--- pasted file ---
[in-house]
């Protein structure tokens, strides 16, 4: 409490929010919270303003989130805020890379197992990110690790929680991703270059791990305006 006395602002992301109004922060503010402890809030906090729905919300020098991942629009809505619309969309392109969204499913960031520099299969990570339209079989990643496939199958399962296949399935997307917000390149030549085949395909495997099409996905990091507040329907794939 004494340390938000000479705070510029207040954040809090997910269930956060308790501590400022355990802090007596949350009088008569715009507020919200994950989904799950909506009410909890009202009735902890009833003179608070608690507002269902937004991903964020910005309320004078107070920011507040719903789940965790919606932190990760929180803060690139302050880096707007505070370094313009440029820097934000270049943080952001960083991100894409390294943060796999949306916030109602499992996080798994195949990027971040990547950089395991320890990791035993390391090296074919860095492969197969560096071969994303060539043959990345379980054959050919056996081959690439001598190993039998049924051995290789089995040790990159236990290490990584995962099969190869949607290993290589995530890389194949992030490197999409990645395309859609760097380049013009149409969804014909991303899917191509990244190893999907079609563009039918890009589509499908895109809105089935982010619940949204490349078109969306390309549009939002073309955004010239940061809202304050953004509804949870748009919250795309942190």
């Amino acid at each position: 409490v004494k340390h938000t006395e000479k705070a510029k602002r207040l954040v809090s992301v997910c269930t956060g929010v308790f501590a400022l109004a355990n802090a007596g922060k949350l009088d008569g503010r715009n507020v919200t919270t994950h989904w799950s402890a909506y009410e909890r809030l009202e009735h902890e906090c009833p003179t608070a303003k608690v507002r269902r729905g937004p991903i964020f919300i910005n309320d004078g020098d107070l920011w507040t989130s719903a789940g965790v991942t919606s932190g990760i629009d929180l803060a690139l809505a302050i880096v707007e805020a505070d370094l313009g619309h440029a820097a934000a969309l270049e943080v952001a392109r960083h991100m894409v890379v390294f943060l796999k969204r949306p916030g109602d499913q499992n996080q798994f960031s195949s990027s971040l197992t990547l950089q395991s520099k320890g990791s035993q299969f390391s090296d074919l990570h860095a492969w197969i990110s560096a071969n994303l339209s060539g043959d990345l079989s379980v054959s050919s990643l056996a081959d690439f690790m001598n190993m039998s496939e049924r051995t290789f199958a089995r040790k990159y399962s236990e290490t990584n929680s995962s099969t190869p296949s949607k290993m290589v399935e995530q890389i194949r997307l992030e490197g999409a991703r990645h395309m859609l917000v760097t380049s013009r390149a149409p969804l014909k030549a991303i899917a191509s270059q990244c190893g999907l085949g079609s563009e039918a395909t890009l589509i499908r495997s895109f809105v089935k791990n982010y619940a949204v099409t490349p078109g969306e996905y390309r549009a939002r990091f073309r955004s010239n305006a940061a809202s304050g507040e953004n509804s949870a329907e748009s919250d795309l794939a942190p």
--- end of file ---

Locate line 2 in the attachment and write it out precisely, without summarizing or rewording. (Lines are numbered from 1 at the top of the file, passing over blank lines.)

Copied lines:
């Protein structure tokens, strides 16, 4: 409490929010919270303003989130805020890379197992990110690790929680991703270059791990305006 006395602002992301109004922060503010402890809030906090729905919300020098991942629009809505619309969309392109969204499913960031520099299969990570339209079989990643496939199958399962296949399935997307917000390149030549085949395909495997099409996905990091507040329907794939 004494340390938000000479705070510029207040954040809090997910269930956060308790501590400022355990802090007596949350009088008569715009507020919200994950989904799950909506009410909890009202009735902890009833003179608070608690507002269902937004991903964020910005309320004078107070920011507040719903789940965790919606932190990760929180803060690139302050880096707007505070370094313009440029820097934000270049943080952001960083991100894409390294943060796999949306916030109602499992996080798994195949990027971040990547950089395991320890990791035993390391090296074919860095492969197969560096071969994303060539043959990345379980054959050919056996081959690439001598190993039998049924051995290789089995040790990159236990290490990584995962099969190869949607290993290589995530890389194949992030490197999409990645395309859609760097380049013009149409969804014909991303899917191509990244190893999907079609563009039918890009589509499908895109809105089935982010619940949204490349078109969306390309549009939002073309955004010239940061809202304050953004509804949870748009919250795309942190």